As Notre Dame's football team toured the North American Air Defense facilities in Colorado Springs the day after the Air Force game, Beth Holtz spotted a sign that she felt applied to her husband Lou.
It read: "Our goal is perfection and most of the time that is acceptable."
And when you're the coach at Notre Dame, most of the time that is possible.
Little changes at Notre Dame. The Irish may not be perfect, but they are No. 5 in the land with a 7-1 record. When the Irish entertain Navy (0-7) tomorrow, they will play before their 99th consecutive sellout in Notre Dame Stadium and, surely, will become the second team in college history to win 700 games.
Notre Dame currently stands 699-207-40 in its 103rd season of football. Michigan has 718 victories, but the Wolverines have needed nine more seasons to do it.
For the first time in 11 years, Notre Dame is celebrating homecoming. The festivities will include a parade with floats, bands and clowns, and a pep rally tonight under the lights in the stadium with Rocky Bleier, the Irish's 1967 captain, as guest speaker. Tomorrow, in the field house for an hour before the game, old Notre Dame football heroes will sign autographs.
Holtz himself couldn't concoct a better buildup for a game. Not that he needs it this time. Notre Dame has 27 straight victories over Navy in the country's longest continuous intersectional rivalry that began in 1927.
"I'm not going to sit here and tell you that Navy is a great football team because they're not," Holtz said. "But I don't ever want to look back after a game and feel that we had problems because we underrated the opposition."
Yet Holtz, ever the comedian, reckoned that the weather forecast for rain this weekend in South Bend "should be conducive to Navy." When he was asked why, he said, "Navy is associated with water, isn't it?"
Predictably, talk about Notre Dame going to a major bowl started weeks ago. Just as predictably, Holtz labeled the talk premature.
"That's like talking to a guy on a respirator about a handball game next week," he said. "Let's get first things first. Our team still needs mouth-to-mouth resuscitation on a weekly basis."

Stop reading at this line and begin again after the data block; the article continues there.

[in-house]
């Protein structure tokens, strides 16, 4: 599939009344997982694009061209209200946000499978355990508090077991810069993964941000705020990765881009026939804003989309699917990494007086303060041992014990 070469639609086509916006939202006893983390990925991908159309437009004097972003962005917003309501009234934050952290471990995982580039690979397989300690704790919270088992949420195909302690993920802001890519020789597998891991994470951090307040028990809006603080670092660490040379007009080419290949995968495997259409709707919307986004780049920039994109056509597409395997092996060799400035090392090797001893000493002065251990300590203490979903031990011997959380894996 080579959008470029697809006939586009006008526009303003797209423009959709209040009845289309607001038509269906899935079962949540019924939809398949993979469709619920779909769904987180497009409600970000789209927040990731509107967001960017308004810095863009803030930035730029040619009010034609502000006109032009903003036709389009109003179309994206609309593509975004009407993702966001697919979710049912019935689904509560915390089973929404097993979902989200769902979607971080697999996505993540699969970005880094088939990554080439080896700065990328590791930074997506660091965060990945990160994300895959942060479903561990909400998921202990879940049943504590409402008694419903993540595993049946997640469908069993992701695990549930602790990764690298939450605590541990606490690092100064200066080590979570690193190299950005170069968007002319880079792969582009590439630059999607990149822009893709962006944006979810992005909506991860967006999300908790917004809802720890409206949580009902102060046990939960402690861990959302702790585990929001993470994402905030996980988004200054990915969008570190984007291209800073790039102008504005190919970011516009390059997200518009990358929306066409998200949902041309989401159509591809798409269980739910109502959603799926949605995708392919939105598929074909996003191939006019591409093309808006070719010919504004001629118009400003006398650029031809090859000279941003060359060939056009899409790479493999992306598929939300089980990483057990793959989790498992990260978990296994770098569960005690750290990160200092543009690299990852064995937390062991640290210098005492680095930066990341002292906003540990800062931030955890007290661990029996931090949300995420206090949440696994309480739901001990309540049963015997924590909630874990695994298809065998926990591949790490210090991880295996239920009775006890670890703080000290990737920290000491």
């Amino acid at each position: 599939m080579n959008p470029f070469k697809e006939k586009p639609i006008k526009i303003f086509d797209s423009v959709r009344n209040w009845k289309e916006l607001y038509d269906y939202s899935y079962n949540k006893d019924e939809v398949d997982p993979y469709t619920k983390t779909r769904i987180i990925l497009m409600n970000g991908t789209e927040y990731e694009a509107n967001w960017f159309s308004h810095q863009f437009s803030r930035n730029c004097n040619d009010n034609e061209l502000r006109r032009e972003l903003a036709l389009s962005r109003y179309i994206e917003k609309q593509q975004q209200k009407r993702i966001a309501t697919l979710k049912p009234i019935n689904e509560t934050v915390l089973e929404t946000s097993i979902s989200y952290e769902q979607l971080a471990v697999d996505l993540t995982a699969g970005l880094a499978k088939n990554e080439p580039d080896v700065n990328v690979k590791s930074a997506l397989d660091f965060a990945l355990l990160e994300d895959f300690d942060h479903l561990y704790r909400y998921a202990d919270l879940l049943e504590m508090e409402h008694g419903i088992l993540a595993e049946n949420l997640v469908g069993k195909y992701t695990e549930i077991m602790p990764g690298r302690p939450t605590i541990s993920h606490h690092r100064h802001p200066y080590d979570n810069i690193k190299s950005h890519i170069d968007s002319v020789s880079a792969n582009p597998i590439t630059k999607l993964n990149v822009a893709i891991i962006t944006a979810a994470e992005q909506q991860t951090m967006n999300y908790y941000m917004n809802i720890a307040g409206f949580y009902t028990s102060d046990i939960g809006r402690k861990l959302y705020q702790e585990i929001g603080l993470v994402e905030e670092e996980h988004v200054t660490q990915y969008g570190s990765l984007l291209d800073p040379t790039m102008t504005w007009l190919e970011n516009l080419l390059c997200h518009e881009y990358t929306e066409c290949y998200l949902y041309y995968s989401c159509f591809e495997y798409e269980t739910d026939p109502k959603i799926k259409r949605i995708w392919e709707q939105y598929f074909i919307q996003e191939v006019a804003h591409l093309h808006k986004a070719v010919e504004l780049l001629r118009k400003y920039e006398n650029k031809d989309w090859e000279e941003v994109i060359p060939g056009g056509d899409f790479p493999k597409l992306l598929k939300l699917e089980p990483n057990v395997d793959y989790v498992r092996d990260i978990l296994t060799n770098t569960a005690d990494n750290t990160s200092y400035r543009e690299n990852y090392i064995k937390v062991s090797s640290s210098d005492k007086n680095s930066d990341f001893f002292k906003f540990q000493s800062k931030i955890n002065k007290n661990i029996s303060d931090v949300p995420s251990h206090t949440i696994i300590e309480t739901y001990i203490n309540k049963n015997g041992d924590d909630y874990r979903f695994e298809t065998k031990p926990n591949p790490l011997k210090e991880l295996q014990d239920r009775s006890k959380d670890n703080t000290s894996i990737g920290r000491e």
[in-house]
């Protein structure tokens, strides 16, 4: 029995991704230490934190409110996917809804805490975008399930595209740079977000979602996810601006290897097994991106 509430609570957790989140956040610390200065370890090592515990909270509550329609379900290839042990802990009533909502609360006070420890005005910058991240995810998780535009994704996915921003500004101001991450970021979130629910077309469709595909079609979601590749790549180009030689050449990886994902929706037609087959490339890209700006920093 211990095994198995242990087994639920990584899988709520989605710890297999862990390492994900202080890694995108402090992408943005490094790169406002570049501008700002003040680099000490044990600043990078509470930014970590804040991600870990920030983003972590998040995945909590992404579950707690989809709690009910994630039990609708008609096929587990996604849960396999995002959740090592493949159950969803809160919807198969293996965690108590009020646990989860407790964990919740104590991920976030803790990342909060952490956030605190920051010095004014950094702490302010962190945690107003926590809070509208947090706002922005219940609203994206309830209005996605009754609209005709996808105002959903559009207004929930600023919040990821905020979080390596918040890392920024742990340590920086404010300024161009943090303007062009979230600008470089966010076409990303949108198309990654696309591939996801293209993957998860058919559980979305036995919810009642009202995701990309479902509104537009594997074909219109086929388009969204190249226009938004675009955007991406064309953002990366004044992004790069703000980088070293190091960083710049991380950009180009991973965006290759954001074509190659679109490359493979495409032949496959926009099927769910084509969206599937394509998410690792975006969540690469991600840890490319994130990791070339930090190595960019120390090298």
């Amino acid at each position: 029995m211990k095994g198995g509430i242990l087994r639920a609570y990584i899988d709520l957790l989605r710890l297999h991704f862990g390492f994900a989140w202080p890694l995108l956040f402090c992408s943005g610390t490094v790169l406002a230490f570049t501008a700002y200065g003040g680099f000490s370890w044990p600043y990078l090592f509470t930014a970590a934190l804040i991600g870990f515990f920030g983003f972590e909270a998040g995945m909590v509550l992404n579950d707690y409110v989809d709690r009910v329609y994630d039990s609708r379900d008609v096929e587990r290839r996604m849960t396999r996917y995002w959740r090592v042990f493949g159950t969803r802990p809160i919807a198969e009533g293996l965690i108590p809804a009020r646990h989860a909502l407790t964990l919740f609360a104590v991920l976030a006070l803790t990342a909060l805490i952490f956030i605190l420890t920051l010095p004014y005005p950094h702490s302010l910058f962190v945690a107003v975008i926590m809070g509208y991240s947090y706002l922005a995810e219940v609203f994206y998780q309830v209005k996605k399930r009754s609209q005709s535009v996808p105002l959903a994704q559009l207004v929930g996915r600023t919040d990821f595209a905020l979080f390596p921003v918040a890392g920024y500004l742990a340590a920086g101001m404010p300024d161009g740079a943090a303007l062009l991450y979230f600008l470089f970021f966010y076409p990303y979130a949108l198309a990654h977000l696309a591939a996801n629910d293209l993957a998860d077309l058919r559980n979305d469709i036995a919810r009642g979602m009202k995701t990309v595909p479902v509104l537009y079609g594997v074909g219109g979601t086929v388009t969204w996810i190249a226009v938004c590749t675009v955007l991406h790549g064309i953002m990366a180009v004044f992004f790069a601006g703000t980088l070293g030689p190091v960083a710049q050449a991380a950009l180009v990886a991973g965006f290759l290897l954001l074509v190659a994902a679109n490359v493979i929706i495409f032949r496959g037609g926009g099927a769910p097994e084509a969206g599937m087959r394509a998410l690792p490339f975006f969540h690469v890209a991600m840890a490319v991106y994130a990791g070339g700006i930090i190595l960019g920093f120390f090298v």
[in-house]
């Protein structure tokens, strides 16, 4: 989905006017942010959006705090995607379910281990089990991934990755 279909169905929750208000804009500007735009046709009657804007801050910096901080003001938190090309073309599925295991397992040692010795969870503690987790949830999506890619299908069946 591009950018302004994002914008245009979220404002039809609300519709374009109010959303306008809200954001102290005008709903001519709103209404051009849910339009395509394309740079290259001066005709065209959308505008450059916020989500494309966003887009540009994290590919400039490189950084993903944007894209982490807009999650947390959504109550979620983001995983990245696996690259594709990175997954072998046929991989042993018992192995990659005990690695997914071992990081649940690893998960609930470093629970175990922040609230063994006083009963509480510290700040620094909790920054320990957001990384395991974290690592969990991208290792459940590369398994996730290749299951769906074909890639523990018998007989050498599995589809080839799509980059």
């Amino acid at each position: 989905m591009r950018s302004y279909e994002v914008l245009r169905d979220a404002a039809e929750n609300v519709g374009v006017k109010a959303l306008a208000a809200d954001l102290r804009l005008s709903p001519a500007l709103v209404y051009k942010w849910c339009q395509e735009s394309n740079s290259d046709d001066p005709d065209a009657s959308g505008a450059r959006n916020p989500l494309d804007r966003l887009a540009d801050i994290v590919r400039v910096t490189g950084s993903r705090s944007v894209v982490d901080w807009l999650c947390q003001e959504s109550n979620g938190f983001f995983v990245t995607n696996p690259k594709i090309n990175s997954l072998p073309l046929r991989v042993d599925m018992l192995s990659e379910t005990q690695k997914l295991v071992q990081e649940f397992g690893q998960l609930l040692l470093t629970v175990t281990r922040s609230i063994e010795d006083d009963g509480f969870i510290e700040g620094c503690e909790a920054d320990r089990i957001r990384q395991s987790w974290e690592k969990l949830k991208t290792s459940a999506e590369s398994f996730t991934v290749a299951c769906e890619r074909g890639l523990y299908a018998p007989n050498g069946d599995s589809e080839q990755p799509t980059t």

People tell Holtz he worries too much. He could even find a way to worry about the fact that Notre Dame is a 40 1/2 -point favorite over Navy.
Holtz came into this season warning it would be a rebuilding year for the Irish because of all the players he lost. It was especially painful to lose Raghib "Rocket" Ismail, the mercurial runner who left school a year early for wealth in the Canadian Football League.
"It's still a rebuilding year in this respect," Holtz said. "We're still trying to find life after Rocket. Without Rocket Ismail, we're not a big-play team. You just can't be as consistent as you want to be without a big-play guy."
Notre Dame's bid for perfection was thwarted early. In the second game, theIrish fell to Michigan, 24-14. They came back the following week to pummel Michigan State by 39 points, launching a winning streak that stands now at six.
"Being able to come back after that loss was important," quarterback Rick Mirer said. "We had a lot to prove."
Mirer will be one of Navy's main concerns. With two-thirds of the regular season behind him, the junior has 14 touchdown passes, two shy of the school single-season record shared by three passers, the last Joe Theismann in 1970.
He already has six more scoring passes than in his entire sophomore season. His completion percentage of .567 is a threat to Steve Beuerlein's Irish record of .603. Mirer is discovering what life is like in the fishbowl.
"Because of the visibility, they say that being president of the United States, mayor of New York City, coach at Notre Dame and quarterback at Notre Dame are among the toughest jobs you could possibly have," Mirer said. "I'm beginning to believe that someof that is true."
Just as threatening to Navy is Jerome Bettis, a 5-foot-11, 248-pound sophomore fullback from Detroit who has scored two or more TDs in each of his last five games. With 14 in all, he is within range of Allen Pinkett's Notre Dame record of 18 set in 1983 and matched in '84.
Air Force coach Fisher DeBerry calls Bettis "a load," saying he's bigger than any offensive tackle on the Falcons' roster. A Stanford defensive back, Seyon Albert, says it reached the point where he was trying to figure a way to tackle Bettis without getting maimed.
Bettis praises the line for the "big holes" it provides, pointing out "I don't squeeze through little holes very easily." He adds to his developing mystique by insisting he's insulted "if I'm tackled by just one person."
Said Irish linebacker Demetrius DuBose, "It's like trying to tackle a bull, he's so big. It's hard to get your arms around him. You kind of try to aim for the smallest part of his body, and there's not too many of those."